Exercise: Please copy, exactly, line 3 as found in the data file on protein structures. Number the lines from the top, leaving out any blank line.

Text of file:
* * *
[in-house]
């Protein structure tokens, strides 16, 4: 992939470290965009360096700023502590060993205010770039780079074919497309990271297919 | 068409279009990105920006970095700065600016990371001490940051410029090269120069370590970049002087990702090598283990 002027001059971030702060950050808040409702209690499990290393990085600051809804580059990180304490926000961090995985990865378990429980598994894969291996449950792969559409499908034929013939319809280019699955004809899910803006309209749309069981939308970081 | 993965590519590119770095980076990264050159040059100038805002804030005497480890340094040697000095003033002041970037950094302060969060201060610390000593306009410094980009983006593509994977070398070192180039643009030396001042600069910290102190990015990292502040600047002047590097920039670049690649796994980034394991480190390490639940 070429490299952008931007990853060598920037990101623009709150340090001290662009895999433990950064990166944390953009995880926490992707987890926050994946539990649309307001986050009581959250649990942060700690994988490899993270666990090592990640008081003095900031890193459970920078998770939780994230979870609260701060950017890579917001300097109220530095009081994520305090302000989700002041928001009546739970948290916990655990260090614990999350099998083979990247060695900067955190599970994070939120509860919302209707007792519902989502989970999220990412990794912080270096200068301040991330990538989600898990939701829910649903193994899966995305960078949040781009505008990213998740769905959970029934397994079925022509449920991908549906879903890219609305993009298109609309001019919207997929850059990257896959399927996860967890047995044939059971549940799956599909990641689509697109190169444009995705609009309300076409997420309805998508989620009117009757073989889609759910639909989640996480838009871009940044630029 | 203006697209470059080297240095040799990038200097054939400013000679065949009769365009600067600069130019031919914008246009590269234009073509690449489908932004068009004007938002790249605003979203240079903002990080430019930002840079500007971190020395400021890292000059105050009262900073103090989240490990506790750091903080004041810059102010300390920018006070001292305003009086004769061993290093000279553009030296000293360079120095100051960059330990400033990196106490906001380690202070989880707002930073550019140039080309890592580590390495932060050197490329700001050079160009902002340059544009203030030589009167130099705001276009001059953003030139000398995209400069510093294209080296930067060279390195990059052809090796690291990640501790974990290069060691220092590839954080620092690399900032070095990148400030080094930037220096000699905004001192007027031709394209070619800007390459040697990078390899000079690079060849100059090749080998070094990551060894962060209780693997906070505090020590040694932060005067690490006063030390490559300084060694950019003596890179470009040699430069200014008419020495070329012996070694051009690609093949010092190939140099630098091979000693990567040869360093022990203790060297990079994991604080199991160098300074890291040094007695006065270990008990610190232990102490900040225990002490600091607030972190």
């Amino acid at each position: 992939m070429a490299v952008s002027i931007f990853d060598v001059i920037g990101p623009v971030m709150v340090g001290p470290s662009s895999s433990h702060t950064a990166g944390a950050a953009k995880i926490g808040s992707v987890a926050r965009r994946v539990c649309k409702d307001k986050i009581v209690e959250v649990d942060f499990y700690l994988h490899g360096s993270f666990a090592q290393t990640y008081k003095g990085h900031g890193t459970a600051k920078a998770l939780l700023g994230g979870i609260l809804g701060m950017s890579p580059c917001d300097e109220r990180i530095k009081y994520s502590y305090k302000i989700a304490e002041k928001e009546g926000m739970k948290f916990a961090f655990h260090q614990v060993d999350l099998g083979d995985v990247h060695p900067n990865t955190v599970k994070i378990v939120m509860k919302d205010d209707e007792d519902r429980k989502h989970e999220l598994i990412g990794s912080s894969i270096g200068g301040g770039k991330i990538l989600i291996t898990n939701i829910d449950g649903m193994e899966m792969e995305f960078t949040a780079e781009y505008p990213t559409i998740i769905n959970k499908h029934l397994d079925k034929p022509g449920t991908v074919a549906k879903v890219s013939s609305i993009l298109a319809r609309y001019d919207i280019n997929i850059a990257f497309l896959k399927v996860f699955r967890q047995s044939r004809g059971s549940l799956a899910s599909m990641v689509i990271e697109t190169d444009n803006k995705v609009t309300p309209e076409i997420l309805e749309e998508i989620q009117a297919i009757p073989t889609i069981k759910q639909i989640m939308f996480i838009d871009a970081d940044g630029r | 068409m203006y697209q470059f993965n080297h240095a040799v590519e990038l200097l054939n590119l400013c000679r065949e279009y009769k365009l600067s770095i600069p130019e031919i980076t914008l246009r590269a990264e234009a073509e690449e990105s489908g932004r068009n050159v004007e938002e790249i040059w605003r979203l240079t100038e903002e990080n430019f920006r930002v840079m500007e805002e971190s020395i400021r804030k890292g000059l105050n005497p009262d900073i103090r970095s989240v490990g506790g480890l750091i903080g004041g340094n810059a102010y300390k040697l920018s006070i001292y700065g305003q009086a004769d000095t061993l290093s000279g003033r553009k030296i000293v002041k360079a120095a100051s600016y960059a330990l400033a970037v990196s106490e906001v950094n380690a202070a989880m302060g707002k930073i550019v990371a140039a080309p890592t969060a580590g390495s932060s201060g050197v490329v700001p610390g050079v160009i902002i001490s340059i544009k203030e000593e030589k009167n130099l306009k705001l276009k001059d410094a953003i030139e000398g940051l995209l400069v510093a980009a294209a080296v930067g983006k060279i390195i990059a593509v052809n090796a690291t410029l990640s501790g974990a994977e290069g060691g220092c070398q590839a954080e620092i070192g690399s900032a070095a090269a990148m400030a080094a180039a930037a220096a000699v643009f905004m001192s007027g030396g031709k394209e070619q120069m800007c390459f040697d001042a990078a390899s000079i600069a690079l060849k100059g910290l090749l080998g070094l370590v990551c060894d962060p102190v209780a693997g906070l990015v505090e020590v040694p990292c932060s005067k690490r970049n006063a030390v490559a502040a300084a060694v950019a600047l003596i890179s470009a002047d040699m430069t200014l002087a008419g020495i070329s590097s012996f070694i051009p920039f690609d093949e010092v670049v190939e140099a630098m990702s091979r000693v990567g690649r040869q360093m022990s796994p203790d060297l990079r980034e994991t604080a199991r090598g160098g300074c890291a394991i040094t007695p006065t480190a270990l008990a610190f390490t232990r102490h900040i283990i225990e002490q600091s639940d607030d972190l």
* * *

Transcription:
């Amino acid at each position: 992939m070429a490299v952008s002027i931007f990853d060598v001059i920037g990101p623009v971030m709150v340090g001290p470290s662009s895999s433990h702060t950064a990166g944390a950050a953009k995880i926490g808040s992707v987890a926050r965009r994946v539990c649309k409702d307001k986050i009581v209690e959250v649990d942060f499990y700690l994988h490899g360096s993270f666990a090592q290393t990640y008081k003095g990085h900031g890193t459970a600051k920078a998770l939780l700023g994230g979870i609260l809804g701060m950017s890579p580059c917001d300097e109220r990180i530095k009081y994520s502590y305090k302000i989700a304490e002041k928001e009546g926000m739970k948290f916990a961090f655990h260090q614990v060993d999350l099998g083979d995985v990247h060695p900067n990865t955190v599970k994070i378990v939120m509860k919302d205010d209707e007792d519902r429980k989502h989970e999220l598994i990412g990794s912080s894969i270096g200068g301040g770039k991330i990538l989600i291996t898990n939701i829910d449950g649903m193994e899966m792969e995305f960078t949040a780079e781009y505008p990213t559409i998740i769905n959970k499908h029934l397994d079925k034929p022509g449920t991908v074919a549906k879903v890219s013939s609305i993009l298109a319809r609309y001019d919207i280019n997929i850059a990257f497309l896959k399927v996860f699955r967890q047995s044939r004809g059971s549940l799956a899910s599909m990641v689509i990271e697109t190169d444009n803006k995705v609009t309300p309209e076409i997420l309805e749309e998508i989620q009117a297919i009757p073989t889609i069981k759910q639909i989640m939308f996480i838009d871009a970081d940044g630029r | 068409m203006y697209q470059f993965n080297h240095a040799v590519e990038l200097l054939n590119l400013c000679r065949e279009y009769k365009l600067s770095i600069p130019e031919i980076t914008l246009r590269a990264e234009a073509e690449e990105s489908g932004r068009n050159v004007e938002e790249i040059w605003r979203l240079t100038e903002e990080n430019f920006r930002v840079m500007e805002e971190s020395i400021r804030k890292g000059l105050n005497p009262d900073i103090r970095s989240v490990g506790g480890l750091i903080g004041g340094n810059a102010y300390k040697l920018s006070i001292y700065g305003q009086a004769d000095t061993l290093s000279g003033r553009k030296i000293v002041k360079a120095a100051s600016y960059a330990l400033a970037v990196s106490e906001v950094n380690a202070a989880m302060g707002k930073i550019v990371a140039a080309p890592t969060a580590g390495s932060s201060g050197v490329v700001p610390g050079v160009i902002i001490s340059i544009k203030e000593e030589k009167n130099l306009k705001l276009k001059d410094a953003i030139e000398g940051l995209l400069v510093a980009a294209a080296v930067g983006k060279i390195i990059a593509v052809n090796a690291t410029l990640s501790g974990a994977e290069g060691g220092c070398q590839a954080e620092i070192g690399s900032a070095a090269a990148m400030a080094a180039a930037a220096a000699v643009f905004m001192s007027g030396g031709k394209e070619q120069m800007c390459f040697d001042a990078a390899s000079i600069a690079l060849k100059g910290l090749l080998g070094l370590v990551c060894d962060p102190v209780a693997g906070l990015v505090e020590v040694p990292c932060s005067k690490r970049n006063a030390v490559a502040a300084a060694v950019a600047l003596i890179s470009a002047d040699m430069t200014l002087a008419g020495i070329s590097s012996f070694i051009p920039f690609d093949e010092v670049v190939e140099a630098m990702s091979r000693v990567g690649r040869q360093m022990s796994p203790d060297l990079r980034e994991t604080a199991r090598g160098g300074c890291a394991i040094t007695p006065t480190a270990l008990a610190f390490t232990r102490h900040i283990i225990e002490q600091s639940d607030d972190l």